Next Tuesday marks the 25th anniversary of the worst stadium disaster in British football history.
On 15th April 1989, Liverpool faced Nottingham Forest in the semi-final of the FA Cup at Sheffield Wednesday’s Hillsborough Stadium. The ground was chosen because it was a neutral venue, a standard practice for the FA Cup at the time.
In the 1980s, it was common for there to be a mixture of seating and terraces at football stadiums, and Hillsborough was no different. The Liverpool supporters were allocated the Leppings Lane stand, which consisted of a seating area; and a terrace at the front, which was split into enclosed pens.
The stand could only be accessed by a small number of turnstiles, leading to serious congestion outside the stadium. The terrace was already overcrowded when an exit gate was opened to relieve the pressure, leading to a fatal crush in central pens 3 & 4. Some supporters climbed over the barriers to escape the crush, and others were lifted by fellow fans into the stand above, to help them get away from the packed enclosure.
Shortly after the game kicked off at 3 PM, the overcrowding was so severe that a crush barrier gave way, making conditions even worse on the terrace. At 3.06 PM, the match was stopped. Supporters hurried to break off advertising hoardings to use as stretchers for the injured, moving them onto the pitch.
That day, 96 Liverpool supporters went to watch their team play Nottingham Forest in the FA Cup semi-final, and they never returned home. Some of those who lost their lives were children, including the ten-year-old cousin of future Liverpool captain Steven Gerrard; others were due to become parents; the oldest victim was 67. The original inquests brought verdicts of accidental death. As well as those 96 entirely preventable deaths, hundreds more were injured.
After the disaster, South Yorkshire Police denied responsibility for the events at Hillsborough. Stories were peddled in the media which exaggerated allegations that drunkenness and violence by Liverpool supporters contributed to the crushes. Most notable was a story run on the front page of The Sun, with the headline ‘The Truth’. The claims made included that Liverpool supporters had urinated on police officers trying to resuscitate the unconscious and looted from fans lay dying on the pitch.
In the aftermath of Hillsborough, Lord Justice Taylor was appointed to conduct an inquiry into what had happened. The Report concluded that the main reason for the disaster was a failure in police control, and dismissed claims that drunkenness from the Liverpool supporters contributed to the disaster. The Taylor Report led to the introduction of all-seater stadiums in England and Wales.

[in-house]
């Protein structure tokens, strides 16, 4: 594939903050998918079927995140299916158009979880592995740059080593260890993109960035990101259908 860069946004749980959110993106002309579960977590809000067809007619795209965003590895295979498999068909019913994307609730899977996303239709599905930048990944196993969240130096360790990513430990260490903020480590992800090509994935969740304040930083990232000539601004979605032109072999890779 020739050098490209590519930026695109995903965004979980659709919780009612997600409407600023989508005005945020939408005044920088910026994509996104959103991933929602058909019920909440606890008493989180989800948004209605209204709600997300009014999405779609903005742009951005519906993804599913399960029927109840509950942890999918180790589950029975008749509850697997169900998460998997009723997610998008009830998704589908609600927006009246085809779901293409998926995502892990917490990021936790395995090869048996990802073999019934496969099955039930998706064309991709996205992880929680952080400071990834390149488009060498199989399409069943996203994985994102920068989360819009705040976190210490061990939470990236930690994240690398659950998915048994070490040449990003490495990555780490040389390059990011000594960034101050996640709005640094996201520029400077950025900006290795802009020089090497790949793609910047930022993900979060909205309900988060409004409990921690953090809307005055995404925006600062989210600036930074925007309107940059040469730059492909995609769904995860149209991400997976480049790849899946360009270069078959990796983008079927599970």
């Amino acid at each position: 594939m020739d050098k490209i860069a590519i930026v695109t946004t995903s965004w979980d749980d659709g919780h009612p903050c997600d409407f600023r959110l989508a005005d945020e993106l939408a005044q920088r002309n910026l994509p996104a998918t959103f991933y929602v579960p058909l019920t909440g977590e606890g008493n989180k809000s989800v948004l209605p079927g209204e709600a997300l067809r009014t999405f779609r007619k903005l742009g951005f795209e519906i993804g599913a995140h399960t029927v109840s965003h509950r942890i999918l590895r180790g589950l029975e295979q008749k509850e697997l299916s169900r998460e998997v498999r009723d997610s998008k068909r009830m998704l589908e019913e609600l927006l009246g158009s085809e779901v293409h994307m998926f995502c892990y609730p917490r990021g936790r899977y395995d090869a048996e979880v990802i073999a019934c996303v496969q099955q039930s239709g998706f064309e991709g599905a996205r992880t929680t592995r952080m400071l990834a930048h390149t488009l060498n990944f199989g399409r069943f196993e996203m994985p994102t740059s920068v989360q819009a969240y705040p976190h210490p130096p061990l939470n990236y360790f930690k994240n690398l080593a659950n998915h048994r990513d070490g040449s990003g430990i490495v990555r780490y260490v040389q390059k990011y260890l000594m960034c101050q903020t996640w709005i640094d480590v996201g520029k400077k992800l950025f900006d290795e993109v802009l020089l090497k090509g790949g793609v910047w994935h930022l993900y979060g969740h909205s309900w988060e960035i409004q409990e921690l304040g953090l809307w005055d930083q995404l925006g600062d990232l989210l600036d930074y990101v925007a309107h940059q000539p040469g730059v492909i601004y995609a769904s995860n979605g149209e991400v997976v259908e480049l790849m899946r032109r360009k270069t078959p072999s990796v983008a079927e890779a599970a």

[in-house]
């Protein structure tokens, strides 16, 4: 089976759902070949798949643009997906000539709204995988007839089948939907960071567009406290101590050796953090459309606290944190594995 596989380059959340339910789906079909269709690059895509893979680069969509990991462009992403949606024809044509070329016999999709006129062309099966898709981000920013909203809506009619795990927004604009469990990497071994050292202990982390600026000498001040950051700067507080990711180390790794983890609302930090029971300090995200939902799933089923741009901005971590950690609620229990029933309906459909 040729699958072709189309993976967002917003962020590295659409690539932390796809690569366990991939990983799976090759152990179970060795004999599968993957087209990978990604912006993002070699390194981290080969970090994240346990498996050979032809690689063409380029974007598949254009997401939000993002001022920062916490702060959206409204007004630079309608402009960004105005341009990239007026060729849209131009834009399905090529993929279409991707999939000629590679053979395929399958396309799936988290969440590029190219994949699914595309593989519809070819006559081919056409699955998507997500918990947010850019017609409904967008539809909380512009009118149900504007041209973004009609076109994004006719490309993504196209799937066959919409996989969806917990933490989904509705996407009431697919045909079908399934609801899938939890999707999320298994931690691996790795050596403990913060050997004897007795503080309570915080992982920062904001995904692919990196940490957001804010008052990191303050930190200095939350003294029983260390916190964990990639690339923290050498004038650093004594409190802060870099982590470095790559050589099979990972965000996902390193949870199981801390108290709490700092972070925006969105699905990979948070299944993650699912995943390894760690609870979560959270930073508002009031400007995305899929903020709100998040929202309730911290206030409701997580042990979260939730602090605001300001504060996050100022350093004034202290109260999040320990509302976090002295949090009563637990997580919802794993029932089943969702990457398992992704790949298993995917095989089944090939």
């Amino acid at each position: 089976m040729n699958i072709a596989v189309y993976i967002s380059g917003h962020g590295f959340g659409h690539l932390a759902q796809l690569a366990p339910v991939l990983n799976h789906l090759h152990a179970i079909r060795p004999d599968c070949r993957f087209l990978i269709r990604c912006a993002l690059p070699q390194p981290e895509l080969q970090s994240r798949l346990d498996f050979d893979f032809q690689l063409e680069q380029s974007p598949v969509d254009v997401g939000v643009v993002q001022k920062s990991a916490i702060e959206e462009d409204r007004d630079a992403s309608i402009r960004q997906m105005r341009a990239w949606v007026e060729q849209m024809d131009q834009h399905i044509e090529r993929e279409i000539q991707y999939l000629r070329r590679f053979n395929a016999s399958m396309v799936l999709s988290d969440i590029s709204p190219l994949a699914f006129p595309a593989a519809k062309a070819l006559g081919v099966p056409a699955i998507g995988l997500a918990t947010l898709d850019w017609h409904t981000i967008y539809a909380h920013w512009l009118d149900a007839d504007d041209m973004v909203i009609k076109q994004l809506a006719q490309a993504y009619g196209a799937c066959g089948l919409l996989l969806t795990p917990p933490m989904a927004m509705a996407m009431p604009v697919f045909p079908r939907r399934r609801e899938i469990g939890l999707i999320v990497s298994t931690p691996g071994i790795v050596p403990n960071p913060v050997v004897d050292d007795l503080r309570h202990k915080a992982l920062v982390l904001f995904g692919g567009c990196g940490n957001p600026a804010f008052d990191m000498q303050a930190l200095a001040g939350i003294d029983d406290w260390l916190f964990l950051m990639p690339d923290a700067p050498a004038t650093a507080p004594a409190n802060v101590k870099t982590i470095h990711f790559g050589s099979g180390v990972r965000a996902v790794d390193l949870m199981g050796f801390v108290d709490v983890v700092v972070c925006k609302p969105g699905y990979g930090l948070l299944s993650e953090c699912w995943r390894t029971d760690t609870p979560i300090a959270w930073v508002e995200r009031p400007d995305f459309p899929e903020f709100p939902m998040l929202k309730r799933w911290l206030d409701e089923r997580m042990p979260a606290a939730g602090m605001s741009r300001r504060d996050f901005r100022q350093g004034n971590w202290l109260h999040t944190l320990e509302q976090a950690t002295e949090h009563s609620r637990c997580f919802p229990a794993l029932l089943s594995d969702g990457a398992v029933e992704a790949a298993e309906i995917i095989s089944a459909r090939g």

The families and friends of the victims have always maintained their absolute innocence. In 2012, an inquiry by the Hillsborough Independent Panel exonerated the Liverpool supporters of all blame for the disaster. It concluded that the authorities attempted to cover up what happened after 116 police statements were altered.
Saddest of all, it found that up to 41 of those 96 lives of innocent Liverpool supporters could have been saved if they had received quicker medical treatment. New inquests began this week which will hopefully see the original verdicts of accidental death overturned for those that died.
To commemorate the 25th anniversary of the disaster, all matches this weekend in the top six divisions of English football will kick-off at 3.07 PM instead of the usual 3 o’clock. Kick-off will be preceded by a minute’s silence beginning at 3.06 PM, the exact moment when the match was stopped at Hillsborough. All clubs, from Liverpool at the top of the Premier League to Workington at the bottom of the Conference North, will pay their respects to the 96. All other matches at different times will also kick-off seven minutes later than originally planned.
The season after Hillsborough was the last time that Liverpool won a league title. They are currently top of the table and fittingly, could go on to claim to claim their first ever Premier League title, which would be incredibly poignant a quarter of a century after Hillsborough.
Regardless of our own team allegiances, when our clubs up and down the country kick-off their games at 3.07 PM this weekend, let us never forget that darkest of days in English football history. As football fans, let’s pay our respects to the memories of those 96 innocent Liverpool supporters who lost their lives: supporters who Will Never Walk Alone.